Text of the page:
1. Hot Water
A straightforward non-toxic option is to carefully clean sinks, drains and toilets with hot water. Hot water helps break down grease, soap and food and can loosen blockages. Mix with detergent to help with grease. Choose hot water rather than boiling water if you have PVC pipes and to reduce chances of scalding.
Using a plunger is the easiest, cheapest way to fix clogged toilets and sinks. All it takes is adequate preparation and lots of patience to get things done. While plungers are one of the most affordable household tools, living without at least one can lead to inconvenience.
Place the cup of the plunger over the drain to create a tight seal. Then, using firm pressure, push and pull the plunger vertically. Plunge the drain for about 20 seconds. If you continue to have a slow drain, try plunging more and use extra force.
For overflow drains in sinks, you can take a wet rag, wring out the excess water, and plug up the hole. Covering the overflow drain helps create a stronger suction.
3. Liquid Drain Cleaners – The Natural Way
If you don’t like using chemicals or don’t feel safe using them, you can try homemade cleaners using baking soda and vinegar. These two are good at fixing bathtub and sink clogs.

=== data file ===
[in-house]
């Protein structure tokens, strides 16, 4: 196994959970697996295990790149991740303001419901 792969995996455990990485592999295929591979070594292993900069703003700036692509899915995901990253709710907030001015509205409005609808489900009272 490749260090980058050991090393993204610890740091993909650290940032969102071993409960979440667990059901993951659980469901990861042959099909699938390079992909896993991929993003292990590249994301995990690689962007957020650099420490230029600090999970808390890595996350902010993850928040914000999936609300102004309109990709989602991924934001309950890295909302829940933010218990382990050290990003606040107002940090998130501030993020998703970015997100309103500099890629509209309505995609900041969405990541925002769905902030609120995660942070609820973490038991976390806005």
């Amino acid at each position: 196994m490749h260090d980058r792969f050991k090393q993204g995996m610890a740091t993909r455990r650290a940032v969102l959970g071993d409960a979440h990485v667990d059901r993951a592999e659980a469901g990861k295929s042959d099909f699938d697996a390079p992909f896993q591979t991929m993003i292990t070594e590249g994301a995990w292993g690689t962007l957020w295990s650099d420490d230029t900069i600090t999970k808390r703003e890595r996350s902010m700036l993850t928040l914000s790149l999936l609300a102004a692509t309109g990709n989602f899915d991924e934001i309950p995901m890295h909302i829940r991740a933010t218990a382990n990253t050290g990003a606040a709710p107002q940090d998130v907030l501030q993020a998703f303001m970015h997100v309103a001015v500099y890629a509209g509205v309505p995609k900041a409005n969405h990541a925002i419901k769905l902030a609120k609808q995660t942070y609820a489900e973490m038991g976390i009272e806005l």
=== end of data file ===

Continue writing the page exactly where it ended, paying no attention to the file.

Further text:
Alternatively, you can also use hot water and dish soap in clearing clogged toilets.
Start by boiling water. Pour hot water into a bucket, add some liquid dish detergent and pour the solution into the toilet bowl. Let it stand for a few minutes to allow the hot water to soften whatever it is that clogged the pipe before flushing it again.
4. Liquid Drain Cleaners – The Chemical Way
Still can’t get your sink and toilet unclogged using plungers (or still don’t know how to use a toilet plunger) but don’t want to call the plumber yet? You can try one of those chemical drain cleaners, but understand that these substances need to be handled with care.
There are different types of chemical drain cleaners available on the market, some of which are sold to professional plumbers only. These substances are so strong, they can cause organic matters that clog toilets to disintegrate and oxidize. And because they’re heavier than water, chemical drain cleaners can pass through standing water in your clogged toilet.
5. DIY Drain Snake
If neither cleaning the trap nor plunging clears a plumbing clog, your final weapon is a drain snake.
This tool, a coiled spiral snake that’s usually about 6mm thick with a handle on one end. A drain snake works the opposite way that a plunger does:
You push the snake into the clog and crank it to drive the snake farther into the obstruction. While parts of the clog break up and flush through the drain, the snake helps you gain access to the clog so that you can pull it out. Snakes are especially handy because they’re long enough to reach clogs that are further down a drainpipe.
DIY Not working? Call Todsta Plumbing
If all else fails or you don’t feel confident in tackling the blockage by yourself, the qualified and friendly team at Todsta Plumbing would love to help you get your blocked drains running freely.